The boom of the cannon echoed off the surrounding mountains and reverberated through the narrow streets between stone houses. The golden light of sunset silhouetted villagers shouting to one another from their rooftops: "Praise be to God!" From somewhere came the soft beat of a drum, then the long note of a single horn. Ramadan, the Muslim month of fasting, was over, and the fanfare announced the beginning of the 'Id al-Fitr in Misfa, a remote hamlet of some 800 souls perched against steep cliffs halfway up Oman's Jabal al-Shams, the Mountain of the Sun.
Since 1970, Oman's young ruler Sultan Qaboos bin Sa'id has been trying to bring this small country on the southeastern tip of the Arabian Peninsula into the modern world. By the summer of 1975 I had been working in Muscat, the capital city, for less than a year, but the development I had seen—schools, hospitals, cinemas—was already bringing dramatic change to the traditional culture and life of the country. Already, a visitor wishing to see the old customs of the ancient land had to leave the coastal towns and travel into the isolated interior where traditions were more deeply rooted (Aramco World , July-August, 1974).
As I was one of those visitors, a friend and I decided to journey to Misfa that year. There, we had heard, once a year on the joyous occasion of the 'Id feast, townsmen still performed a lively and colorful sword dance.
We left Muscat by Land Rover, one of the few vehicles that could traverse the unpaved tracks and the lunar landscape we encountered barely an hour later. The valley floor was strewn with thorn bushes and jagged walls of bare rock pushed up on both sides in shades of yellow and rusty red. And when we reached al-Hamra, a mud-brick village nestled in a lush green oasis of date palms at the base of the Jabal al-Shams, even the Land Rover wouldn't do. Misfa is accessible only by foot—a three-hour trek, and all uphill. The narrow trail began to climb from a dry wadi at the far edge of the village.
Soon after we had started to hike up the steep ravine, a young man caught up with us, explaining that he too was traveling to Misfa for the 'Id, and that he would walk with us and show the way. Like so many Omanis in the interior, he was immediately friendly and seemed pleased that we were going to visit his village. Within a minute of our meeting, it was settled that we would be guests in his house. Hospitality to strangers, we learned, is not just an Arab legend.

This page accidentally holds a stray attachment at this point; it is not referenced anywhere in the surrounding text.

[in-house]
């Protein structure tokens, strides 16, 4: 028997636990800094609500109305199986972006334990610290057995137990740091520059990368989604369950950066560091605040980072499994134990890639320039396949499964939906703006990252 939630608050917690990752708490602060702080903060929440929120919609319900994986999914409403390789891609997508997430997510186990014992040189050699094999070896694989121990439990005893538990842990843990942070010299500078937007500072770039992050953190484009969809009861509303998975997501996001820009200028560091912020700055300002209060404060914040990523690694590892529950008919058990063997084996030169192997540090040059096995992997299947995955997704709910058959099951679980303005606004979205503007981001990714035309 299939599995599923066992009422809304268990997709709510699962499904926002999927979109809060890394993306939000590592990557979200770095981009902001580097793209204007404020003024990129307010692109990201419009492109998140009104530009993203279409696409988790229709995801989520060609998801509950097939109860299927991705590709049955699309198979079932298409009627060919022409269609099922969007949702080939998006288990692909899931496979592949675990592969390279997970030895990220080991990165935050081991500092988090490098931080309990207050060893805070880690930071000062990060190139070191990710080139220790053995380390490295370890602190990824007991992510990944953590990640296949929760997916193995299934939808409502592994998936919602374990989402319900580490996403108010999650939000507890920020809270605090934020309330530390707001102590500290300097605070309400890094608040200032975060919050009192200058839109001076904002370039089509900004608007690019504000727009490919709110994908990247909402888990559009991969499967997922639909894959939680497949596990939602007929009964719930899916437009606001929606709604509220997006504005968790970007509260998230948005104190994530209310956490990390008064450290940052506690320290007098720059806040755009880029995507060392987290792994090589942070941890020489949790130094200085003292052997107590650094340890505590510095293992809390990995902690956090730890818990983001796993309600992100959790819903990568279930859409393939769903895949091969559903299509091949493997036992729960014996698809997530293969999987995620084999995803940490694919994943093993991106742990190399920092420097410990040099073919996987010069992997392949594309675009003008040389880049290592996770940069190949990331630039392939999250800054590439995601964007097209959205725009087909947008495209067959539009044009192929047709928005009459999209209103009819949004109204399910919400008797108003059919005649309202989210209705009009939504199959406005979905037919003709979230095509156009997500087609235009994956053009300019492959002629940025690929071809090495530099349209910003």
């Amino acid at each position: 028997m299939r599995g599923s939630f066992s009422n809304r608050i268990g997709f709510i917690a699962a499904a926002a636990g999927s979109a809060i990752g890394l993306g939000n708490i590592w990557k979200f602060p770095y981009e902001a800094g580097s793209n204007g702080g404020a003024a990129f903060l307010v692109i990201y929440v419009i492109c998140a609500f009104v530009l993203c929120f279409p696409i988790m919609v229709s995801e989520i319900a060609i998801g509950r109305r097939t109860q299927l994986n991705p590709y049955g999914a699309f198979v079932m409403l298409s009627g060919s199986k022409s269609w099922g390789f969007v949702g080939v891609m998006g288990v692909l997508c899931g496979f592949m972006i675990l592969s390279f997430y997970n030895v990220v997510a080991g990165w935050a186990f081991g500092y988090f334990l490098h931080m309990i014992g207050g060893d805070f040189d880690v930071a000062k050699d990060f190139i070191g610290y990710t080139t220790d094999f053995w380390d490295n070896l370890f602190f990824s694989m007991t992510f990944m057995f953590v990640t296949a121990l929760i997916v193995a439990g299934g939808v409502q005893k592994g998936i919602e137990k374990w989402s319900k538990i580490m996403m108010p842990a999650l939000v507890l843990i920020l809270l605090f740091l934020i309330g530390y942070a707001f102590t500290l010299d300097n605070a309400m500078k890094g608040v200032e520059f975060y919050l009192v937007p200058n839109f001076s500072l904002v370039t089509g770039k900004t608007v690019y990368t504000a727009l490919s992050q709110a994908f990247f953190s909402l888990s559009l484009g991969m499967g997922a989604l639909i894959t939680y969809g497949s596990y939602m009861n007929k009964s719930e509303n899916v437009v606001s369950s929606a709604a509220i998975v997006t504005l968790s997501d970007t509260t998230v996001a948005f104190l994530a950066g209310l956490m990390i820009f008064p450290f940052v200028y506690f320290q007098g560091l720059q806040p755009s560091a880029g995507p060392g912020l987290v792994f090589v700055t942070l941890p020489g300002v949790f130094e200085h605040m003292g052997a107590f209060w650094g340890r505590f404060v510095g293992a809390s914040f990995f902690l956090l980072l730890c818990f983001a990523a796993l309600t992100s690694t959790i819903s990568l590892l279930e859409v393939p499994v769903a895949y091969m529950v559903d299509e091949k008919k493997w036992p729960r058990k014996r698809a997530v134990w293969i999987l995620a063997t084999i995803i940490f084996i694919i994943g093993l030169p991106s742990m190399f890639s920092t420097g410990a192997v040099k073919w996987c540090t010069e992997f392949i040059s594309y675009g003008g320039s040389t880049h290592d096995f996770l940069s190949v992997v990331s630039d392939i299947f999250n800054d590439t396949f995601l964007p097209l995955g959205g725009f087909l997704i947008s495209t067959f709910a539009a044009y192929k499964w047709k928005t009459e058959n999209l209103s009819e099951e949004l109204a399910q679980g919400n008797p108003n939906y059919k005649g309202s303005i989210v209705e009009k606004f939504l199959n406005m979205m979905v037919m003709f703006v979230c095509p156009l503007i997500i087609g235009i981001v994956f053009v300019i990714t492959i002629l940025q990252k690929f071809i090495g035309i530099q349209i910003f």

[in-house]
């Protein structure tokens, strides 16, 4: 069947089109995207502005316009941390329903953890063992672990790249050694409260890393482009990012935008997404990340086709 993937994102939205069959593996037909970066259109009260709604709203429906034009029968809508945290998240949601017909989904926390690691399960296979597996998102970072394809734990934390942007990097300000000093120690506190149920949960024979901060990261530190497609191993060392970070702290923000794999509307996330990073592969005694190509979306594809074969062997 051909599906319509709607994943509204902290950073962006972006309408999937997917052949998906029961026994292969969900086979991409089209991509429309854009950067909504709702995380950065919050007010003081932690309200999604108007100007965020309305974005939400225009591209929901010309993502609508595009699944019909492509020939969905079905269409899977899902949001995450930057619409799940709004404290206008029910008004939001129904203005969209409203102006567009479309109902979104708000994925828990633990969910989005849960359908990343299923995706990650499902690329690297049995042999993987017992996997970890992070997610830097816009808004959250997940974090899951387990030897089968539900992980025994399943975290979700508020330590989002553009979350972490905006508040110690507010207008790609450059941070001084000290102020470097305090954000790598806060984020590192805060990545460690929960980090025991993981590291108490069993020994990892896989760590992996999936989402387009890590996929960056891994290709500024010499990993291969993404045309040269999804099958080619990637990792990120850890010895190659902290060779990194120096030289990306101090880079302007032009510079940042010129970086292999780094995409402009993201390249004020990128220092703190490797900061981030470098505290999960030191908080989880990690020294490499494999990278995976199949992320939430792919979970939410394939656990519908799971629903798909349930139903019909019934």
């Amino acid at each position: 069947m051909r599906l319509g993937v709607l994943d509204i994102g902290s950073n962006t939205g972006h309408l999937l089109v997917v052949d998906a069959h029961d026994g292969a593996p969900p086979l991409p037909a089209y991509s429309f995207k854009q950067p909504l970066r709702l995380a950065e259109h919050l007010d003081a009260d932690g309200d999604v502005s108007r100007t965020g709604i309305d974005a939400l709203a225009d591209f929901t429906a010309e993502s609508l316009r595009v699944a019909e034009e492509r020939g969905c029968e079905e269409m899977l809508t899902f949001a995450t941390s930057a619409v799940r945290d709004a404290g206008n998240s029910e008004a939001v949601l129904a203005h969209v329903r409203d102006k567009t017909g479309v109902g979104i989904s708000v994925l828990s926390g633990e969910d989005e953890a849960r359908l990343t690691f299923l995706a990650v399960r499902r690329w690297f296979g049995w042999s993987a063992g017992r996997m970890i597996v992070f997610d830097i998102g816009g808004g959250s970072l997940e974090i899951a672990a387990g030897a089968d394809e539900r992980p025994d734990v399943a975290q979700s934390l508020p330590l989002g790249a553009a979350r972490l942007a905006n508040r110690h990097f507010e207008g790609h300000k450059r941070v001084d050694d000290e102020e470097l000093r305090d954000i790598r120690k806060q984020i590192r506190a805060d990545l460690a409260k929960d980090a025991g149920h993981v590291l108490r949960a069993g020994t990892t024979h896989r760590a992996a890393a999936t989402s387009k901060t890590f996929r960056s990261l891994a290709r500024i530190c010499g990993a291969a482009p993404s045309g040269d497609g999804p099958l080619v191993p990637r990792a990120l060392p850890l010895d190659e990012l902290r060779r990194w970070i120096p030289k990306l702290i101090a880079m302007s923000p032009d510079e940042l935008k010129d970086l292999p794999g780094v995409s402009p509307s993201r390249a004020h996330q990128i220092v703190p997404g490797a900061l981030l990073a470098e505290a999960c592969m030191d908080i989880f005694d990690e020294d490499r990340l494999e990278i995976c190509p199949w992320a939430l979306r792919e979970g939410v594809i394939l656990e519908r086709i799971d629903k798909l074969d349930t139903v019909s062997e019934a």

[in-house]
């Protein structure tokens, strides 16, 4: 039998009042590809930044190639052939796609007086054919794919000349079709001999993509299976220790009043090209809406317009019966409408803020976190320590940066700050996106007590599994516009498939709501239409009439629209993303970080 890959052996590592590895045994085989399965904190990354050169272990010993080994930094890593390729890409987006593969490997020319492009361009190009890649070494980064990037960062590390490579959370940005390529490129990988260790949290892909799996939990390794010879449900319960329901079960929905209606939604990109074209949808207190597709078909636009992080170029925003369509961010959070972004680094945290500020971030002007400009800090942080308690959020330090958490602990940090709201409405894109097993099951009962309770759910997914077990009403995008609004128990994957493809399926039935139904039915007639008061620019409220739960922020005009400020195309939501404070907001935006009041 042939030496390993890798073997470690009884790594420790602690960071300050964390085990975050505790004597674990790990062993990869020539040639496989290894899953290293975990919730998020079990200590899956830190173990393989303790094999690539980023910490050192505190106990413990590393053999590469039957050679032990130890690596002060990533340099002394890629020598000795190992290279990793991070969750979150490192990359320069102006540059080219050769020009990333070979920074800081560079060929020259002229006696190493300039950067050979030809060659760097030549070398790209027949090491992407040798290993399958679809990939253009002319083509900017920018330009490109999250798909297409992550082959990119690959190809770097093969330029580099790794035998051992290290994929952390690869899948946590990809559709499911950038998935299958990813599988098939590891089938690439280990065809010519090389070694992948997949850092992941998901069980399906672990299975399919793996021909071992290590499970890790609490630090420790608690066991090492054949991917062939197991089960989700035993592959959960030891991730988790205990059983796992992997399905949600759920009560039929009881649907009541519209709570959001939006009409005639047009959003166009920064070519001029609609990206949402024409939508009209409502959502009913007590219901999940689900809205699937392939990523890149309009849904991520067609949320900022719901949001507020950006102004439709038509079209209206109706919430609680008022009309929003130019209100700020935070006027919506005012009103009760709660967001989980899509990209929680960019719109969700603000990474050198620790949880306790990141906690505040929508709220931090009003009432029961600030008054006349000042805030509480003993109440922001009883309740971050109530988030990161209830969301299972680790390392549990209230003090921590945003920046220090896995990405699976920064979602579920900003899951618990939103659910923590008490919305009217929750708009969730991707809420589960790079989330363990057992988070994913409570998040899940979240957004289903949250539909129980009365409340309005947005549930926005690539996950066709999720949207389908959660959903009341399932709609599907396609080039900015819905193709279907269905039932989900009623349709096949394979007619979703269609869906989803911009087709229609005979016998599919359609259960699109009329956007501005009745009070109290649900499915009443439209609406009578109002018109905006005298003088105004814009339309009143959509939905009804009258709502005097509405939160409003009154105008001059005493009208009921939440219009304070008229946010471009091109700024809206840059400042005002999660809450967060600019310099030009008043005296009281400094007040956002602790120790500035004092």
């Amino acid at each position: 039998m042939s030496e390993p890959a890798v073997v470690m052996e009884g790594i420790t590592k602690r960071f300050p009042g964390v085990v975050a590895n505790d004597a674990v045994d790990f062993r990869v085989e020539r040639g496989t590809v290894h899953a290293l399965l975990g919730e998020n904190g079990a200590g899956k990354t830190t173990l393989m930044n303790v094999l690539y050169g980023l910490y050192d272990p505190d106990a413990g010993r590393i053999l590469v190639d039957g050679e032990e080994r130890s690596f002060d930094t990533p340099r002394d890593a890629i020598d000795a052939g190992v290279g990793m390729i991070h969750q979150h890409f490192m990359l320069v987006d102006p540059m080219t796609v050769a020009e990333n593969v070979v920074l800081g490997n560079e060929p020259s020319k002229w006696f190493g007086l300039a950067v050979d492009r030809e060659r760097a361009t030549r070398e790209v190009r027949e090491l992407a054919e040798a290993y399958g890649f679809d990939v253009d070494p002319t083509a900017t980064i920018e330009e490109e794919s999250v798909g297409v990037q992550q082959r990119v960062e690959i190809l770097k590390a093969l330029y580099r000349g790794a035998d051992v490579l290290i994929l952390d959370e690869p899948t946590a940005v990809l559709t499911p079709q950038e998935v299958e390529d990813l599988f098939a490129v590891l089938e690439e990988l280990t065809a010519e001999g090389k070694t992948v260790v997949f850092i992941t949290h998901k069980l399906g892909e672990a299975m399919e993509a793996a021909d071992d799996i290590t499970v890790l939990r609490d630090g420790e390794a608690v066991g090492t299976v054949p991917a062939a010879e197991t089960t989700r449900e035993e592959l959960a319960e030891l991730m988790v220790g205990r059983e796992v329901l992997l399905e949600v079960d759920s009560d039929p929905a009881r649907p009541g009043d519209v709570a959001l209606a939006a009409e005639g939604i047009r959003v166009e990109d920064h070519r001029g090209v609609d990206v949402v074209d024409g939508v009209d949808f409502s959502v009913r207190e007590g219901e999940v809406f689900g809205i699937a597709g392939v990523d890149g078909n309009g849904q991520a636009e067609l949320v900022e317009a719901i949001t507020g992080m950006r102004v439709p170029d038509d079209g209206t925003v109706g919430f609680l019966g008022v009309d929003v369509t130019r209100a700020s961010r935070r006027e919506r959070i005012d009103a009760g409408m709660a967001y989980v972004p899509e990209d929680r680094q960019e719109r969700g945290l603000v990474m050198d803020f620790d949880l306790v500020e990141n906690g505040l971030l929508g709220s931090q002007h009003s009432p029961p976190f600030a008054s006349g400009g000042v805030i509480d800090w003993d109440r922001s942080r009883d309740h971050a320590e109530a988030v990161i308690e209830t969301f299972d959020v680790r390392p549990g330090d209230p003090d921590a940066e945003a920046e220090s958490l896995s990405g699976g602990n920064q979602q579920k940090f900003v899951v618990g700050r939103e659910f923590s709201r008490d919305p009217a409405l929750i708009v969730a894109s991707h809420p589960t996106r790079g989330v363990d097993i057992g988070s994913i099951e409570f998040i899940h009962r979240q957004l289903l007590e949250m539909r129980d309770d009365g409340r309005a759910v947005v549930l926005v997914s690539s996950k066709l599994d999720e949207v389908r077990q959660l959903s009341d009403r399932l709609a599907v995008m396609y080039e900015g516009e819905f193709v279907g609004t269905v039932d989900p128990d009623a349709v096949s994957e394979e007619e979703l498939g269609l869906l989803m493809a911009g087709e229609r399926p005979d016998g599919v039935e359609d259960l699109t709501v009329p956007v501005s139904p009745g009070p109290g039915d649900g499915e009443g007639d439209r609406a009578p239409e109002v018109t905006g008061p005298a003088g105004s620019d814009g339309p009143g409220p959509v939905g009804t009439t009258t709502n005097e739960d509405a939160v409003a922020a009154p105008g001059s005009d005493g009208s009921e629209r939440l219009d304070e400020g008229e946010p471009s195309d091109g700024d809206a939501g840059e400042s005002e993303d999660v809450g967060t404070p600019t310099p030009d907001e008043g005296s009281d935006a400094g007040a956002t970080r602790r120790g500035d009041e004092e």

Our new host, Ahmad, told us how important the coming three days of celebration were for the people of Misfa, not only because they marked the end of Ramadan, the month-long period of fasting, but because it is one of the few times when young men can come home from jobs in the coastal area to be reunited with their families. He told us the end of Ramadan would be signaled by cannon fire as soon as the new moon was sighted. We listened as we climbed on, too short of breath to do any talking ourselves.
By the time we reached the highest point on the trail, my friend and I were exhausted. I paused to gasp, staring out over the distant ranges, which were absolutely bare of vegetation and seemed to smolder in the glare of the sun. I wondered how people could survive here, let alone fast, in such heat. Ahmad, tireless and indomitable, suggested we rest while he performed his afternoon prayers in a kind of natural amphitheater just off the path.
Soon we pushed on, but now we moved down a ravine into a valley where bits of green forced their way out of rock crevices. Then, almost without warning, we came upon a series of ascending terraces thick with orchards of pomegranates, figs, limes and dates. Ahmad gestured toward a group of stone buildings clustered at the top of the lush terraces and shouted proudly, "There's Misfa!"
As we began to climb again, the village disappeared from view. Soon we had to use the edge of a narrow, fast-running canal, or falj, as a path through a dense grove of trees. The falj came down from the village through the thick vegetation, zigzagging along the edge of the gardens, clinging to the hillside and giving us a breathtaking view of the valley below as we continued upward.
The falj system is the key to life in the interior. It usually consists of a series of covered ditches which channel the water from its source to the gardens, and which is used not only for irrigation, but for cooking and washing in the villages as well. The falj of Misfa had been built to cope with steep hillsides and even cliffs. This one cut around thick boulders and bridged ravines in a marvel of folk engineering.
At first Misfa, too, appeared to be carved into the face of the vertical mountain wall, almost suspended in midair, but as it came into view again and we climbed closer, I realized the mountain was actually behind the village. The houses, unlike those in most interior villages, were built of stone, as were the narrow streets and paths. Large, rectangular rocks formed the foundations of the houses, most of which were perched on and among enormous boulders, close to each other, but on so many different levels that they looked remarkably like the mountain cliffs that nearly surrounded them.